Everyone loves playing games. Whether that be a physical sport, board games, or video games, there is something innately human about wanting to play them. But for some, these hobbies can become addictive.
The World Health Organization now recognizes being addicted to video games as a disease. Scientists think that the brains of these individuals work similarly to those addicted to drugs and alcohol. This addiction is linked to a number of damaging symptoms such as lower life satisfaction, lower academic achievements, and comorbid psychiatric disorders.
Unfortunately, the group most at risk for becoming addicted are adolescents, with the Pandemic keeping everyone inside only making matters worse.
Although it sounds all doom and gloom, there is hope for parents. A study has worked on tackling this condition and may just have the effective solution needed to solve this crisis. Conducted on 411 high school students, aged from 12 to 18 years old, from 33 different schools, the approach used cognitive behavioral therapy (CBT) techniques to treat those with video game addiction.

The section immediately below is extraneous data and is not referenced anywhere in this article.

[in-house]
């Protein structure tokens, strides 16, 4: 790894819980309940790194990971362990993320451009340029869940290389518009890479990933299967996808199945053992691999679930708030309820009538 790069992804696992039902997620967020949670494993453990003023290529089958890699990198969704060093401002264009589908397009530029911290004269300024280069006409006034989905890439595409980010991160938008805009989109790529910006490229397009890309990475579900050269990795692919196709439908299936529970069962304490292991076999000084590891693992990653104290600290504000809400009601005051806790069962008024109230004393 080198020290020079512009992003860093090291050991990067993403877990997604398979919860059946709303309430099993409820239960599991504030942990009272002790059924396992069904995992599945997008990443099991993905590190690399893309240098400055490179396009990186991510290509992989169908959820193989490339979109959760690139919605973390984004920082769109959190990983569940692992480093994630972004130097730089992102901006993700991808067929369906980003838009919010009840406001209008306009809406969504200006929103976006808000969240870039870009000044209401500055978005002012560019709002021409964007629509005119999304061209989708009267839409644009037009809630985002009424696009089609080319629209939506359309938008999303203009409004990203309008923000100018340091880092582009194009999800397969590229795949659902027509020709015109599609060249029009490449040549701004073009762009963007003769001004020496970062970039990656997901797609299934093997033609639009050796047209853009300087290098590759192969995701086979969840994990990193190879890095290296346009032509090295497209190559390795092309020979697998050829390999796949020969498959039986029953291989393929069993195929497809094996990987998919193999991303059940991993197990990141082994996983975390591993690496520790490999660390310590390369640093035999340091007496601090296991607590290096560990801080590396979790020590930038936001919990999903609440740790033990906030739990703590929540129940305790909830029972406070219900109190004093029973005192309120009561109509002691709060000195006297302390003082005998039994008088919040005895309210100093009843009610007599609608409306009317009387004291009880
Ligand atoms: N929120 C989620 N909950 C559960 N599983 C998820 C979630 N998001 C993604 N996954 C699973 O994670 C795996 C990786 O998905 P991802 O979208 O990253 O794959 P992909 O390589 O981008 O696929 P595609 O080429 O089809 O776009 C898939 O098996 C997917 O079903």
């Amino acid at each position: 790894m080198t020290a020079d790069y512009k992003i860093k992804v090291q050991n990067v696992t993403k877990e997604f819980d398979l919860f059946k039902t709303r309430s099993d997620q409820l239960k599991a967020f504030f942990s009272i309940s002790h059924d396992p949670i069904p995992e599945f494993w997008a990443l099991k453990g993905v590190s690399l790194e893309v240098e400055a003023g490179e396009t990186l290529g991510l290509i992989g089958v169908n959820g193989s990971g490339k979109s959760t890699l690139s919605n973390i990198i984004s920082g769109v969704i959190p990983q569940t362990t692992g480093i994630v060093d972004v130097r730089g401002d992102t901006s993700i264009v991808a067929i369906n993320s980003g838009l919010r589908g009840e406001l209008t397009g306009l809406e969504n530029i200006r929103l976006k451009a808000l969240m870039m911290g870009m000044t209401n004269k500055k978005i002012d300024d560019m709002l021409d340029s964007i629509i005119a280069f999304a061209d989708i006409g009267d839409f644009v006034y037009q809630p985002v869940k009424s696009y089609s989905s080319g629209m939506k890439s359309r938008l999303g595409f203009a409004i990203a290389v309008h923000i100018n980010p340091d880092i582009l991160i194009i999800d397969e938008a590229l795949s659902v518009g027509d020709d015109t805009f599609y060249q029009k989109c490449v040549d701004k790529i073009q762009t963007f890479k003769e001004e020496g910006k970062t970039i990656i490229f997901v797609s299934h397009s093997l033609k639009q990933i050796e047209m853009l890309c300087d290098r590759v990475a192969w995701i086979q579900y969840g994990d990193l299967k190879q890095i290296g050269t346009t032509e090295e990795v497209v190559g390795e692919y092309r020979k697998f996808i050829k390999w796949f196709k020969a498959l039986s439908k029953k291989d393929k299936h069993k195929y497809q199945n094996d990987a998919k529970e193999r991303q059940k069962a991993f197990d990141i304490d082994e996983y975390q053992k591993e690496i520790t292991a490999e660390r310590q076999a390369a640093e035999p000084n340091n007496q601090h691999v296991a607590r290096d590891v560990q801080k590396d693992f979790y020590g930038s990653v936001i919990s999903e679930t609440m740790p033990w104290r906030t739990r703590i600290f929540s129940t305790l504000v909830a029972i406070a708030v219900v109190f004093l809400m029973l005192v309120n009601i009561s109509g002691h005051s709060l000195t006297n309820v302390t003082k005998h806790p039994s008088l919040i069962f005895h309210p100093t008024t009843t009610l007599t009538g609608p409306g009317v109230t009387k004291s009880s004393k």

The technique, termed PROTECT (Professional Use of Technical Media), was able to reduce the severity of symptoms linked to this addiction. “Results of this trial showed that the PROTECT intervention effectively reduced symptoms of gaming disorder and unspecified internet use disorder over 12 months,” stated the paper, published in Psychiatry.
The control group that received no PROTECT therapy also saw a decrease in the severity of symptoms. “This paradox reaction could be explained by an elevated awareness of problematic internet behavior, which was induced by the PROTECT intervention,” the researchers claimed.
The team hopes that this technique will become more widespread, suggesting the PROJECT treatment could be utilized by teachers and counselors to help young people. Their research also suggests that the earlier that the addictive behavior is caught and treated, the more successful the outcome of the therapy.